MARUF’21 was held October 1-3, with a focus on “Cities Developing Solutions.” The forum aimed to highlight efforts of those that are working to find solutions to pressing urban issues, as well as evaluate local needs and priorities in light of global trends. Two panels in the forum were supported and hosted by INGEV.
“The notion that guides all endeavors of local administrations is human development – an idea at its core.”
Held on the first day of the event, the panel “City’s Logbook: Voluntary Local Reviews of the Sustainable Development Goal (SDG) Journey” featured Vural Çakır, president of INGEV. According to Çakır, human development should guide the endeavors of local administrations.
- “Local administrations, metropolitans and districts must be in constant contact with citizens, and involved in their daily lives,” Çakır said. “They must take into consideration SDGs on a daily basis, in addition to internalizing them and adapting them to local needs. They should work as such. Remaining absent in citizens’ lives is the biggest risk.”
- “Localizing goals and indicators is the most critical matter,” he continued. “To be more specific, human development must be impartially measured, which is why local administrations need to be audited by an independent and reliable institution.”
- “Another noteworthy issue is the objective positioning and localizing of data within our daily lives,” he noted. “We are currently working on an open portal to be in service next year that will support local administrations for their 2030 goals, which will be available to all.”
The panel was carried in collaboration with the Marmara Municipalities’ Union, UN-Habitat and the UN Sustainable Development Solutions Network. Executive representatives of local administrations from Barcelona, Colombia, Izmir and Sultanbeyli shared their local experiences.
“The refugee issue is a universal issue for humanity, and not just a matter concerning the borders of a country.”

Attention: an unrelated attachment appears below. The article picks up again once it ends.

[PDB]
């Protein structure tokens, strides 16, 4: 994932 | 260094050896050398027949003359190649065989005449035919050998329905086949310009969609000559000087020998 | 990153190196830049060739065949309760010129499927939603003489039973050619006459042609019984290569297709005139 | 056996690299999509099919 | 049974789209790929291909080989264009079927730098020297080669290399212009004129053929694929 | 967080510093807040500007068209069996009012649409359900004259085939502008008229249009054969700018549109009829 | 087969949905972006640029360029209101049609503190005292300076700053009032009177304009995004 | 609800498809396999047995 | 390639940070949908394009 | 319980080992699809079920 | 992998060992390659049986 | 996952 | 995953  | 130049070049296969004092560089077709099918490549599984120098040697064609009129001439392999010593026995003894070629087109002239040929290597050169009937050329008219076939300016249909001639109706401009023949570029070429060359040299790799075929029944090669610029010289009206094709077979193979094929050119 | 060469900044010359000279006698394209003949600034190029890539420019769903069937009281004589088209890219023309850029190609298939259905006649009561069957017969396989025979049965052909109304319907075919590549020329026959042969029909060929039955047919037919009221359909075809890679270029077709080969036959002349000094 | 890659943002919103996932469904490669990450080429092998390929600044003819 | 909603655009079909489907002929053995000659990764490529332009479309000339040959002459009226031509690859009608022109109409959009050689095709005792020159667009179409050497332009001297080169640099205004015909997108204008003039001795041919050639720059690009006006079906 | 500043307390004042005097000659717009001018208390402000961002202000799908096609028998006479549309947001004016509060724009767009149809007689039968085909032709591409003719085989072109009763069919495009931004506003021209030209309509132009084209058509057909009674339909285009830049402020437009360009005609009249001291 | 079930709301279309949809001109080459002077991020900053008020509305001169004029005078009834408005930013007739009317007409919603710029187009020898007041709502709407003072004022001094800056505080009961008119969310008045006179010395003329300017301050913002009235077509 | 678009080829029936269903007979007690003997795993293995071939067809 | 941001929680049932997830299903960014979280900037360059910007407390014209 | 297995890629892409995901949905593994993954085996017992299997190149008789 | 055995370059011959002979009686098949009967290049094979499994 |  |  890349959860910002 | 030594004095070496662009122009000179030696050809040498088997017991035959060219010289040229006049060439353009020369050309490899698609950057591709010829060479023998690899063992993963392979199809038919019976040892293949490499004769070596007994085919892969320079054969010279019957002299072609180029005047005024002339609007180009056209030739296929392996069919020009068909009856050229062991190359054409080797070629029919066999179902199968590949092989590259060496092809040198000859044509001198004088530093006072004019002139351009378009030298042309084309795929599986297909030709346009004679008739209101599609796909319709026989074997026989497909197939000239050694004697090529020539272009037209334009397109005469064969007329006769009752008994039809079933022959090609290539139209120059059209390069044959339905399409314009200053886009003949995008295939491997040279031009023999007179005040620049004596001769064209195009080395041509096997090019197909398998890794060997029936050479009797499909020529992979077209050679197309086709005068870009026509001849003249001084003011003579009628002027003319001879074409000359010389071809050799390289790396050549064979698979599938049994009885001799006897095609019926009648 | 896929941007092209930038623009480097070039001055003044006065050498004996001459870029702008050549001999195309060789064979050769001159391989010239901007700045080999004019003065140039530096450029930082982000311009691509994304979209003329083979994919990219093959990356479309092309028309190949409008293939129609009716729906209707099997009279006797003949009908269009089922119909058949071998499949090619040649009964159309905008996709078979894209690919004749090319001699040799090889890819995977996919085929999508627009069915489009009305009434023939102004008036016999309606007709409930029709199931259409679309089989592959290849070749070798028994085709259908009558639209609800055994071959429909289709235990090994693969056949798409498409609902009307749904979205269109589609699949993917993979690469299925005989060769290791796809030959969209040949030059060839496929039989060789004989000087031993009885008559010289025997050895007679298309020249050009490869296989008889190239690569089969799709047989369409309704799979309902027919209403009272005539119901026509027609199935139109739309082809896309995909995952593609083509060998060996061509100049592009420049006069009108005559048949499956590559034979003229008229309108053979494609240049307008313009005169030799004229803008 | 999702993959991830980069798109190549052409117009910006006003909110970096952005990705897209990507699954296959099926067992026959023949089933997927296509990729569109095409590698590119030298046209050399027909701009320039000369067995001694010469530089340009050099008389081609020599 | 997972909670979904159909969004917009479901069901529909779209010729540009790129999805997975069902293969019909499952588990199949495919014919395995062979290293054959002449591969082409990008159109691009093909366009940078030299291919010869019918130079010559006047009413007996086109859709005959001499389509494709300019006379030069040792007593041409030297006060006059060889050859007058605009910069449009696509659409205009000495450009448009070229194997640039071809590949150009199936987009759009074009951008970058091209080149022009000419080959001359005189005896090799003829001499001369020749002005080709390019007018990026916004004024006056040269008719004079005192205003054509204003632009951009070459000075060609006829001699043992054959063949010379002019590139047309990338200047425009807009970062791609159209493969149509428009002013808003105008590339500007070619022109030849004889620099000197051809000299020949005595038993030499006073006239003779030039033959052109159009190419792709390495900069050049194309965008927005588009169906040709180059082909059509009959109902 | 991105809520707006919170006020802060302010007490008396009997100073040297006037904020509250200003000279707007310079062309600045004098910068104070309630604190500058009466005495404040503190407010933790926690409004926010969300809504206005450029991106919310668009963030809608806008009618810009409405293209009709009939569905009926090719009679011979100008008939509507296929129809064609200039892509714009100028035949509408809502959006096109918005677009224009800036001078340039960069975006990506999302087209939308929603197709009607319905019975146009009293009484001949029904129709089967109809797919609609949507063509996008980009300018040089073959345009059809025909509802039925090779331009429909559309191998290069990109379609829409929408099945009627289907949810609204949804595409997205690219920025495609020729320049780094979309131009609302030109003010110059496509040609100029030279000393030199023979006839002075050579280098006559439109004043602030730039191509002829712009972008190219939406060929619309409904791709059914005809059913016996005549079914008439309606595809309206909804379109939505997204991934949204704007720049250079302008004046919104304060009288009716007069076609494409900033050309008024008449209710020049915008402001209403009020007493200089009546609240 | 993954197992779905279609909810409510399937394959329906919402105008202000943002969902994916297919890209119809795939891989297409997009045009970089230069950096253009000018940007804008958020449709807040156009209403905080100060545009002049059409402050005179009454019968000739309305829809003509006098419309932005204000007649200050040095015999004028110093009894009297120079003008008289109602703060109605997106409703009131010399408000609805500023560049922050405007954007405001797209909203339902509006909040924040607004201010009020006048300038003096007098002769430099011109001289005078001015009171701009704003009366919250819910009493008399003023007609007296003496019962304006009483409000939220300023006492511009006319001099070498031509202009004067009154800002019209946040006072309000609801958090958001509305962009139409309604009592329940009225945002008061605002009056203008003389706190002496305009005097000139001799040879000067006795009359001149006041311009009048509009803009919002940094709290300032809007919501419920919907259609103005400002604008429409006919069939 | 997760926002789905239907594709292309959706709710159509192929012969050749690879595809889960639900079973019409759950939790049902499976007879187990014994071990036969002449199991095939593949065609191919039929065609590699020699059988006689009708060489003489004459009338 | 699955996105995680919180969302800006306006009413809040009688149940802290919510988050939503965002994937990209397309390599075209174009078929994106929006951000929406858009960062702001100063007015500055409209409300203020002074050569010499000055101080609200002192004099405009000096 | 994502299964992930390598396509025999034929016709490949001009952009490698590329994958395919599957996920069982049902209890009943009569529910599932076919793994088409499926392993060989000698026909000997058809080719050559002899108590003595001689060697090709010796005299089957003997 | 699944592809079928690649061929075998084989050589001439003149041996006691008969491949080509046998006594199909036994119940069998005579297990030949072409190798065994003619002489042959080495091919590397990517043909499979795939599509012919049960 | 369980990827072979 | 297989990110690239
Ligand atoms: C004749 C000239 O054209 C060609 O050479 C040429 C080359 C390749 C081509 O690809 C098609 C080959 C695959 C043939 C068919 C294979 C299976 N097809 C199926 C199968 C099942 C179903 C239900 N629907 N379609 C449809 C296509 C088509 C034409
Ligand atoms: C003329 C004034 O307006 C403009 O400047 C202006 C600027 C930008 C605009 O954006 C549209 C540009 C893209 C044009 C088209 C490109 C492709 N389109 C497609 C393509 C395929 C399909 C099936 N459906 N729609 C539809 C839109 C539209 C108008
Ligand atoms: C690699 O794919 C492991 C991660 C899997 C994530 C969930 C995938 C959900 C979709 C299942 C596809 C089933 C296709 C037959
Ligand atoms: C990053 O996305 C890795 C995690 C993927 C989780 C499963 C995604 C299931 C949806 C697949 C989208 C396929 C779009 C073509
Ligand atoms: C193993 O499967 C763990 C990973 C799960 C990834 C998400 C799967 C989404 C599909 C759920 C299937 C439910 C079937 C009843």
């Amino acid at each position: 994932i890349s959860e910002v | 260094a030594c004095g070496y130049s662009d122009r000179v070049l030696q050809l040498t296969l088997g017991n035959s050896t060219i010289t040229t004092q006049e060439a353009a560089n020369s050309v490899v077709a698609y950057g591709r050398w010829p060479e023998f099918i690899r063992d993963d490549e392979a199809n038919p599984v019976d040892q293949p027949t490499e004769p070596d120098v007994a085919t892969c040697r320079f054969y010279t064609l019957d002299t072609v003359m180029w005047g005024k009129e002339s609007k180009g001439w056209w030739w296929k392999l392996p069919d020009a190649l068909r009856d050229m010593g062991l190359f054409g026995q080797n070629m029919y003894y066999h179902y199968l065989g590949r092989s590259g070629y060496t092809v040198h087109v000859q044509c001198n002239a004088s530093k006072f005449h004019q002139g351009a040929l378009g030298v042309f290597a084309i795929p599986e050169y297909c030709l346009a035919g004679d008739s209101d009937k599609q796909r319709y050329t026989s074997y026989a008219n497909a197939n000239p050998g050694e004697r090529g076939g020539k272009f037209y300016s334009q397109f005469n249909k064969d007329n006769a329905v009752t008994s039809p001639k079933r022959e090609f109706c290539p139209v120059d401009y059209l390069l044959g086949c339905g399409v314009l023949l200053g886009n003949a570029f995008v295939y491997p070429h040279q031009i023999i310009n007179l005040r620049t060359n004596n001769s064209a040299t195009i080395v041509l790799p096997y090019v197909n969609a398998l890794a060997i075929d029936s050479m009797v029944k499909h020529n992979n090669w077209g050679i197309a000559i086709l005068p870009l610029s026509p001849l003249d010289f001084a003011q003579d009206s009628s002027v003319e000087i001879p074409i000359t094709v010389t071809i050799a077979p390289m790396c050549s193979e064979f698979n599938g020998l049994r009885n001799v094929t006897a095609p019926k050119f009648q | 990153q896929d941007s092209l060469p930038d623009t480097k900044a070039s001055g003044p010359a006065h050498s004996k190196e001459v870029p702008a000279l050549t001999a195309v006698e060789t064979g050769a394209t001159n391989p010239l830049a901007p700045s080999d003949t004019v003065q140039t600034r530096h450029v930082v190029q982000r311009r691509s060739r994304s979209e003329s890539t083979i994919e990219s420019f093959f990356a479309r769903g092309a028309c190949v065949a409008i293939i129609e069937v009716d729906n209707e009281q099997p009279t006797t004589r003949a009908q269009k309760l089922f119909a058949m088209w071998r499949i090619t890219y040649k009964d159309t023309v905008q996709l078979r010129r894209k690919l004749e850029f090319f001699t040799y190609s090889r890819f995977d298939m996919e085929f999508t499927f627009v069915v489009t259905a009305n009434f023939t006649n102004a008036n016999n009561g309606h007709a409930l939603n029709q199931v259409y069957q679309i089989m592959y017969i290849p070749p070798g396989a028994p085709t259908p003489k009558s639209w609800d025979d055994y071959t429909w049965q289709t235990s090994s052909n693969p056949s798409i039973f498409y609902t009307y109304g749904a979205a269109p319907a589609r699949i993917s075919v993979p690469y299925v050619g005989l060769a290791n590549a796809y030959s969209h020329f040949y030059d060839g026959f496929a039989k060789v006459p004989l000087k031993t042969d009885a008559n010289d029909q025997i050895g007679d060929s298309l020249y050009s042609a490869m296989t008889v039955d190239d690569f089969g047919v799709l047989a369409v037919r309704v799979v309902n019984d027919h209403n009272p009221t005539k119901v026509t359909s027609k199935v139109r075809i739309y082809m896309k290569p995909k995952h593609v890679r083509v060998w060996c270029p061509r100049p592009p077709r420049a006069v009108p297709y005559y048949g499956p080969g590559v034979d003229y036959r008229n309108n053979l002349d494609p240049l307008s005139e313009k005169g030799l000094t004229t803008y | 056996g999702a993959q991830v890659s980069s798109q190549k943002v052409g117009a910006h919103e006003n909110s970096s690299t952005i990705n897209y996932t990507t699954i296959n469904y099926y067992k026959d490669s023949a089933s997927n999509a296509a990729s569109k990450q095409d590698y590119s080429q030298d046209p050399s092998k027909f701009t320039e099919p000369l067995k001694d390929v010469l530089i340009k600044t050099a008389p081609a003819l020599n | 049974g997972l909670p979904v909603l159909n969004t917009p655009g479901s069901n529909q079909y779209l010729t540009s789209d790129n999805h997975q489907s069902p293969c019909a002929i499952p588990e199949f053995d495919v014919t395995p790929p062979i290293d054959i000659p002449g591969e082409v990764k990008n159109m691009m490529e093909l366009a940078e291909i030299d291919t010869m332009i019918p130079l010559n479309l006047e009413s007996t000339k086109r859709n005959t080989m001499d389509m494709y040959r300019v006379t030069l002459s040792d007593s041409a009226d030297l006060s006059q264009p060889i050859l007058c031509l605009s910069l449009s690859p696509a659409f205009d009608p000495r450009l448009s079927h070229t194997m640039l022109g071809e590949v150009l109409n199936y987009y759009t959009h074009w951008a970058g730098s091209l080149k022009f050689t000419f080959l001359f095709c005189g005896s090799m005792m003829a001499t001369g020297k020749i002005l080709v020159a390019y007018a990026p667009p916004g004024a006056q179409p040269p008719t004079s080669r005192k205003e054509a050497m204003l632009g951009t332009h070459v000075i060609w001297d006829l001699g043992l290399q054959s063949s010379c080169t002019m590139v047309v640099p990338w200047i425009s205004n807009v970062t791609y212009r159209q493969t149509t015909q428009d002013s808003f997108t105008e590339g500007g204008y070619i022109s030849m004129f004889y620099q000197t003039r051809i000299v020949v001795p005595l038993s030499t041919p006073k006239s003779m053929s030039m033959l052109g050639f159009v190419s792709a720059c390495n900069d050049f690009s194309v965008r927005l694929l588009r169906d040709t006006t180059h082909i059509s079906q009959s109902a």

On the second day of the event refugee entrepreneurship was discussed in the panel, “Refugee Entrepreneurs: Pioneers of Development and Social Cohesion”. Opening the panel with his keynote speech, Çakır underscored the fact that issues surrounding refugees are a universal issue for humanity, and not just a matter limited to the borders of a country. Other highlights from Çakır’s speech can be found below:
- “One of the most prioritized fields of study in Berlin and across Germany today is social cohesion,” Çakır said. “Turks’ journey to Germany has a history of 60 years. This is a universal issue, and achieving social cohesion is actually a process that may take years to come.”
- “Refugees living in Turkey are living with us now – they are our new citizens,” he said. “That is why a roadmap must be put in place to improve their contribution to urban employment and to support social cohesion. And we have to stick with this roadmap.”
- “If we look at employment situation right now, we can see that 951,00 Syrians go to work every day. In addition, there are 15,000 companies registered to Syrians and 140,000 work as freelancers. Even so, they have a high rate of unemployment, at 36%.”
- “It is critical to include refugee entrepreneurs to the process, just like the host community, by employing an egalitarian approach to banking and small and medium-sized enterprise (SME) financing,” he said. “At the same time, a formula that is not male-dominant must be developed to include women entrepreneurs to the workforce.”
- “Regulations to encourage registered trade activities are needed,” he continued. “The integration of refugees’ entrepreneurships into the supply and trade networks is of paramount importance. Toward that end, city-specific and urban entrepreneurship, vocational and language trainings will be created.”
- “If we want to succeed in social cohesion and development, we must come up with a strategy that is above politics, based on human development and includes the former owners and new citizens for the sake of a peaceful and virtuous city,” he emphasized.
Participants from UN Development Program (UNDP) and the Syrian International Business Association (SIBA) painted the overall picture of refugee entrepreneurship in Turkey in the panel, “Refugee Entrepreneurs: Pioneers of Development and Social Cohesion”, while the second part of the session featured inspiring stories from female refugee entrepreneurs regarding their journeys of trade and of founding companies.